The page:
“Now that we know the enemy,” the speaker said, “what do we do about him?” He smiled, parting the hair around his pink lips. “Simply read the laws of Mohammed. Read the tenth lesson, which asks, ‘Why does Mohammed and any Moslem murder the devil?’ And answers, ‘Because the devil is one hundred percent wicked and will not keep and obey the laws of Islam.’ His ways and actions are like a snake of the grafted type. Mohammed has learned that he cannot reform the white devils, so they must be murdered. All Moslems will murder the white devil because they know he is a snake. Each Moslem is required to kill four devils, and by bringing and presenting four at one time, his reward is a button to wear on the lapel of his coat, and free transportation to the holy city of Mecca to see Brother Mohammed.”
“Praise Brother Mohammed!” the men in the audience said as one voice. Again except for Judo, who remained silent.
“The lessons are clear,” the speaker said. His eyes were very wide now, the eyeballs quivering white globes that rolled over the faces before him. “The lessons say who the enemy is!”
“The lessons say what to do about the enemy!”
“Kill the grafted snake!”
“Kill the evil whites!”
“Kill the blue-eyed devils!”
“Kill! Kill! Kill!”
The chant was low, murmured, sloshing across the room like dirty water in a flooded basement. It came from mechanized mouths below mesmerized eyes, robotlike, hypnotic, uncontrollable.
While the chant was going on, the speaker quietly left. His bodyguards opened the doors for him and followed him downstairs and out back to where the Continental was parked. They drove away into the night.
Behind, in the loft, the chant went on, created by the voices of all the men who had listened to the speaker (pp. 21-25).
Death Angel wings were awarded to each man who killed four white children, five white women, or nine white men.
Upon completion of the required quota, a new member’s photograph was taken and a pair of black wings were drawn extending from the neck. The photo was mounted on a board along with pictures of other successful candidates, and the board was displayed on an easel at the loft meetings. At that time, there were fifteen accredited Death Angels in California. To achieve their collective membership, they had already quietly killed throughout the state 135 white men, 75 white women, 60 white children – or enough of a combination thereof to give each of them his required four, five, or nine credits. This was October of 1973. The California attorney general’s office had already secretly compiled a list of forty-five of those killings which had taken place in the cities of San Francisco, Oakland, Berkeley, Long Beach, Signal Hill, Santa Barbara, Palo Alto, Pacifica, San Diego, and Los Angeles; and in the counties of San Mateo, Santa Clara, Los Angeles, Contra Costa, Ventura, and Alameda. All of the victims were white. All the known suspects in the killings had been associated with the Black Muslim movement. The killings were even then continuing throughout the state (pp. 35-36).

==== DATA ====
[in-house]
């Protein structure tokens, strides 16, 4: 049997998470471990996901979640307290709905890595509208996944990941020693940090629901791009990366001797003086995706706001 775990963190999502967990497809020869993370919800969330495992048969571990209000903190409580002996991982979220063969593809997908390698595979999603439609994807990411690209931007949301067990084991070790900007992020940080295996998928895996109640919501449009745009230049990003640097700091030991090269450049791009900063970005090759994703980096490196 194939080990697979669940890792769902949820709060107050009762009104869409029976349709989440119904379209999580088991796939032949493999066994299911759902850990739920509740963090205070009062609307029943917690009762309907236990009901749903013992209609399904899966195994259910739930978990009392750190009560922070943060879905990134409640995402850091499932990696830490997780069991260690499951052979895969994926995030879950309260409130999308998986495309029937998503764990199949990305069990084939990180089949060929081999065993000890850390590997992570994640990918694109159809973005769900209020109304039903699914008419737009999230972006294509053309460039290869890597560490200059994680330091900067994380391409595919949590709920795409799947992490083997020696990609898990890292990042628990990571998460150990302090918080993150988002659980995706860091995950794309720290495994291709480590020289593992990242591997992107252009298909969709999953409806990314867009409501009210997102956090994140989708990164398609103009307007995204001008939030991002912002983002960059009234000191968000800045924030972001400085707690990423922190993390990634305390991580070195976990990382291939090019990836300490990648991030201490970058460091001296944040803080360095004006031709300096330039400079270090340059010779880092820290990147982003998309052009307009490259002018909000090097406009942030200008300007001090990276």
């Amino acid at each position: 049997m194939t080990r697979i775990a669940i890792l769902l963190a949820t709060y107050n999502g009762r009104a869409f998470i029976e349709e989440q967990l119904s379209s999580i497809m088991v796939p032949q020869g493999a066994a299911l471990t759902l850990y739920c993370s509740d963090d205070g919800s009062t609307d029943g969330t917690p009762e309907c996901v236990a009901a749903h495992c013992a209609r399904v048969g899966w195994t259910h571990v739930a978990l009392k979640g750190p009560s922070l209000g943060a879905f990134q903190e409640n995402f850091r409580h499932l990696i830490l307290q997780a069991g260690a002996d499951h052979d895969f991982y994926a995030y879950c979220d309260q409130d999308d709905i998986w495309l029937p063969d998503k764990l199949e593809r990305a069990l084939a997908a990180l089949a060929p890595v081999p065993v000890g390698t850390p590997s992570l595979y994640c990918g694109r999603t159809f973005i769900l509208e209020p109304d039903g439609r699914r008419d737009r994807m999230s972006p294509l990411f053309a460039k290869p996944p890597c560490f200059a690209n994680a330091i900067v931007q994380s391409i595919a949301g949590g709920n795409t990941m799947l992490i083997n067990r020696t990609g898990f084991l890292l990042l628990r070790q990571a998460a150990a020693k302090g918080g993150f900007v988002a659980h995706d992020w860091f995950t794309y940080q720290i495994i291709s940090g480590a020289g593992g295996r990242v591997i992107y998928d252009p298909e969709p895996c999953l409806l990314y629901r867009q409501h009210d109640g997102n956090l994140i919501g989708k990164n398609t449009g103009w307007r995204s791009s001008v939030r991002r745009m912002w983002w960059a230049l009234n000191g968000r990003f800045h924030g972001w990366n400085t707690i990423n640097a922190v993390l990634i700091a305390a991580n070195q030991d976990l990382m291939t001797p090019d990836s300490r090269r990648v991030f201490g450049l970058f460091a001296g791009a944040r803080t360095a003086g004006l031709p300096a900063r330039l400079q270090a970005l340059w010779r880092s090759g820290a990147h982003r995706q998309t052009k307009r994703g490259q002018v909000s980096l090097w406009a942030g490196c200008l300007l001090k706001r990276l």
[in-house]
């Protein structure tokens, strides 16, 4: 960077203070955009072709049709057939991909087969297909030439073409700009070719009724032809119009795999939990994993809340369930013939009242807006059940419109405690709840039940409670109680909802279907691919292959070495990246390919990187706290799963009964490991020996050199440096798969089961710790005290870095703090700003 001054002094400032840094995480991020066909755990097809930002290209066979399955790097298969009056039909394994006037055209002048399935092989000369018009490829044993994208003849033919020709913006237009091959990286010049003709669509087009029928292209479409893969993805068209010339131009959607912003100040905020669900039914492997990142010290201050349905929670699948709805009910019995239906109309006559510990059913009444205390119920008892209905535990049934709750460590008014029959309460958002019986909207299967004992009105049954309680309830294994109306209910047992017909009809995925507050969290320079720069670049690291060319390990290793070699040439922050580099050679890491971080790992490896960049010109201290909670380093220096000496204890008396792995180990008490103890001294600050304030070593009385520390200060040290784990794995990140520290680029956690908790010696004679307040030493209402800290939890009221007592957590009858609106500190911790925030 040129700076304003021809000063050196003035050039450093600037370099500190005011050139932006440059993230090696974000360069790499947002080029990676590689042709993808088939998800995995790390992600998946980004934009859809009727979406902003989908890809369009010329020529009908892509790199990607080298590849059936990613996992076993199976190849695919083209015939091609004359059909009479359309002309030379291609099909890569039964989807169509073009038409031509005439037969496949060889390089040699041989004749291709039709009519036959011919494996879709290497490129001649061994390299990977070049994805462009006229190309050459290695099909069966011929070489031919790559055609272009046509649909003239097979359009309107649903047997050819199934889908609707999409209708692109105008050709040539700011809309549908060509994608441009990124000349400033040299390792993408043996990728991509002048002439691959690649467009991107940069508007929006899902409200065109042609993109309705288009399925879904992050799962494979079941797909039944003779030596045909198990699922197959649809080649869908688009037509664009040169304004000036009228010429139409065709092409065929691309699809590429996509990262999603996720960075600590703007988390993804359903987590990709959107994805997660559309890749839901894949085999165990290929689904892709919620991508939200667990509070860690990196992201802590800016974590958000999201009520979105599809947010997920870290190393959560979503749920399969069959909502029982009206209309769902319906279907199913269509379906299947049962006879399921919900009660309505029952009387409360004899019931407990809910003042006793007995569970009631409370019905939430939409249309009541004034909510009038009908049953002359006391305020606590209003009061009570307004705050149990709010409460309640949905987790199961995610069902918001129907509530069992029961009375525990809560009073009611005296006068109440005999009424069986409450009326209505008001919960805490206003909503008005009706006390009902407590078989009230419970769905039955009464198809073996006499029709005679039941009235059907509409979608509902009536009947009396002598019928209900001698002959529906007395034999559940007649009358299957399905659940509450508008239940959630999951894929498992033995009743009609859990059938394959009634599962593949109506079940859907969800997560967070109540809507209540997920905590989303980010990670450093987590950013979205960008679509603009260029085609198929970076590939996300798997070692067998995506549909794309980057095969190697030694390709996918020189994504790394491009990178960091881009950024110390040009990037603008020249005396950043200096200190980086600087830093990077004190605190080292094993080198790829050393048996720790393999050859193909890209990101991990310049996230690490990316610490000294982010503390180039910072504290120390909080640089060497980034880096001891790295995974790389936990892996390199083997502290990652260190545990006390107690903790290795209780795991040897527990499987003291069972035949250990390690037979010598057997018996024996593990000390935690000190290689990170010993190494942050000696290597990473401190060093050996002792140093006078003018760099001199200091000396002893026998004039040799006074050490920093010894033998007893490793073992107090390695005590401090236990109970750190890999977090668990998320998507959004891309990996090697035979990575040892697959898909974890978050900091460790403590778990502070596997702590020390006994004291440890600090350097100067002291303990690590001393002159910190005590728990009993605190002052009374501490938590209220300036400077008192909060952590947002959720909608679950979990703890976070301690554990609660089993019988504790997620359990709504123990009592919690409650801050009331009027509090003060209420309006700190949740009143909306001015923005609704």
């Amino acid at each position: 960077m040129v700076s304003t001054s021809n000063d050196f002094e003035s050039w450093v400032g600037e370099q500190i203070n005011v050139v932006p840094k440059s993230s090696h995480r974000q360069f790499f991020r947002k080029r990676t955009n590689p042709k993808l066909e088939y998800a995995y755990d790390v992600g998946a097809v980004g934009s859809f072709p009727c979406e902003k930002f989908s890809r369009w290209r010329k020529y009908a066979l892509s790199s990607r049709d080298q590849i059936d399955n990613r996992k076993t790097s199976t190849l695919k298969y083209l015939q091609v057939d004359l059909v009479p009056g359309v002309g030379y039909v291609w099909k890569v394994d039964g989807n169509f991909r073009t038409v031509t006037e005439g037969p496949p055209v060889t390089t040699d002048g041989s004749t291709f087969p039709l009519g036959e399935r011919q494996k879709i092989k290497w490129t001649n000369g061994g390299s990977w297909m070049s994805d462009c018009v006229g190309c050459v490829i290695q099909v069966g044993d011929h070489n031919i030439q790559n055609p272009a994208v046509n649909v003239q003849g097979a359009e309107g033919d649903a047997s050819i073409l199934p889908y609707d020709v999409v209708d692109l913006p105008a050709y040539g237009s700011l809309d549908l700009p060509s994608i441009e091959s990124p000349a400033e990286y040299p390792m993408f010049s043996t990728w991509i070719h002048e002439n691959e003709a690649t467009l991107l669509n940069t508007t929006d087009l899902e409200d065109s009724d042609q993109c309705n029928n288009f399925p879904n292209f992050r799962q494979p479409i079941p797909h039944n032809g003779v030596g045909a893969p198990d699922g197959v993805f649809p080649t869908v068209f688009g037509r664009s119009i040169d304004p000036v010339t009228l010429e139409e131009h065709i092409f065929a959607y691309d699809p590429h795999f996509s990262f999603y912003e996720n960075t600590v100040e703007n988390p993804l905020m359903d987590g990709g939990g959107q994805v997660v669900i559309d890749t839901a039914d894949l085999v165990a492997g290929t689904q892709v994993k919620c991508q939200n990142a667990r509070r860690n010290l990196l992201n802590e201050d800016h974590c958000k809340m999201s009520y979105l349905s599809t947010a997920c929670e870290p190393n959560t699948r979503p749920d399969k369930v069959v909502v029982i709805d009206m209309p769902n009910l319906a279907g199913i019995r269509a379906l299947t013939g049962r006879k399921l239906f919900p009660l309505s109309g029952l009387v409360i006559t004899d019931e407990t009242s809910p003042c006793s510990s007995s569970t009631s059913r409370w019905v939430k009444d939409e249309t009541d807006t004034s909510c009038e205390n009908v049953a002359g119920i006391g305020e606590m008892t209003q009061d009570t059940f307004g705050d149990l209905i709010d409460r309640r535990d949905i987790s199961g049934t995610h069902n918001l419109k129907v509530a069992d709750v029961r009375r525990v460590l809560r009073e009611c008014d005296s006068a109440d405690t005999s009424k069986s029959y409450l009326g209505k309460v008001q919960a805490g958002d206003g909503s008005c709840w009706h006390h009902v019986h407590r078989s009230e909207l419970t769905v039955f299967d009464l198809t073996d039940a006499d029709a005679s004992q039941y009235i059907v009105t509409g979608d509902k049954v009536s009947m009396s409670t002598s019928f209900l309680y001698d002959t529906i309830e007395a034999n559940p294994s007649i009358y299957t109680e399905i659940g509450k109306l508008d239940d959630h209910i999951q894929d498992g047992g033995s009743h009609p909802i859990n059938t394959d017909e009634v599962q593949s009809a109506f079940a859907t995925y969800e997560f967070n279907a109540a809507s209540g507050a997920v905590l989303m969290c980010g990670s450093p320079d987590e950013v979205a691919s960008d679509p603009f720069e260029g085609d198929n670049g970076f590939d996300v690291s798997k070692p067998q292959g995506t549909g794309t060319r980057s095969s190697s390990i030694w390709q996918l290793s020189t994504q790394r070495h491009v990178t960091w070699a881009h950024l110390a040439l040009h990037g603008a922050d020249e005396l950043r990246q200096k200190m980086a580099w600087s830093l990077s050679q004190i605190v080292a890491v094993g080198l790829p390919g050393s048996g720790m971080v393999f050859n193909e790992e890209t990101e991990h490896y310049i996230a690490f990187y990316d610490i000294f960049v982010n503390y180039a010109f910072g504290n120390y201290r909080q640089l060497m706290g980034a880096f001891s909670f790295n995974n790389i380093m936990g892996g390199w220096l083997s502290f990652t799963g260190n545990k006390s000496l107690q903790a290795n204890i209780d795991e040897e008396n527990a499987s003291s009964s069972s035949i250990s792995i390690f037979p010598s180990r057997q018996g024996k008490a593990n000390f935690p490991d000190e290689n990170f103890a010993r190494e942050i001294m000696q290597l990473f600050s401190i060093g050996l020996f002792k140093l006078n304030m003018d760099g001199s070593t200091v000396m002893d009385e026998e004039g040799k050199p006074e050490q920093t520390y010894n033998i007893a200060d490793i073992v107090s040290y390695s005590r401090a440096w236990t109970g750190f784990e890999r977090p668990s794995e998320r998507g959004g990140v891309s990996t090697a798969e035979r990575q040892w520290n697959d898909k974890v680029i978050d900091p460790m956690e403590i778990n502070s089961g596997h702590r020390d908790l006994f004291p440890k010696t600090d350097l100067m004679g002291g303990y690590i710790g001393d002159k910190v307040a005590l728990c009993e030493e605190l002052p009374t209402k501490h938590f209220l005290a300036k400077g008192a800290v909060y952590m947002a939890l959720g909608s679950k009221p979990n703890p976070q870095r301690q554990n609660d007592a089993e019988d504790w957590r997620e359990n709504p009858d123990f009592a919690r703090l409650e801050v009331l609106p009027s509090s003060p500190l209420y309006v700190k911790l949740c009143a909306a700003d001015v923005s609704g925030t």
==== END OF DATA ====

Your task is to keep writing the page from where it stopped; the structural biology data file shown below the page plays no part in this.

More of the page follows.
“Come on, man, I want me a white woman or a kid, hear?” said Yellow. “I don’t want to fuck with no men.” He drove past the man on the corner. Head muttered something but did not object further.
Yellow turned left off Battery and began cruising the Telegraph Hill area.
In their apartment at 399 Chestnut Street, Richard Hague and his wife Quita decided to go for a walk after dinner. It was a pleasant evening. Richard put on a light cardigan; Quita pulled a yellow-and-orange South American woolen shawl around her shoulders, over the sweatshirt and cardigan she already had on. They left the apartment and walked west on Chestnut, toward Columbus Avenue.
Richard Hague, age thirty, was a mining engineer employed in the San Francisco office of Utah International Company. Quita, two years younger, was a reporter for the Industrial City press in South San Francisco. The previous month they had celebrated their seventh wedding anniversary.
As they walked downhill on Chestnut, they held hands.
Richard and Quita Hague were white.
“There you are, man,” Head said to Yellow when he saw the young white couple. “There’s a woman for you and a man for me.”
“What about him?” asked Yellow, bobbing his chin toward Judo and speaking as if he were not even present.
“His heart ain’t ready,” Head replied with a sneer.
“Fuck you, man!” Judo snapped.
“Pull over there by the corner,” Head instructed, ignoring Judo.
Yellow parked on the north side of Chestnut, near the corner of Powell. The young white couple was walking along the south side of the street, toward the same corner.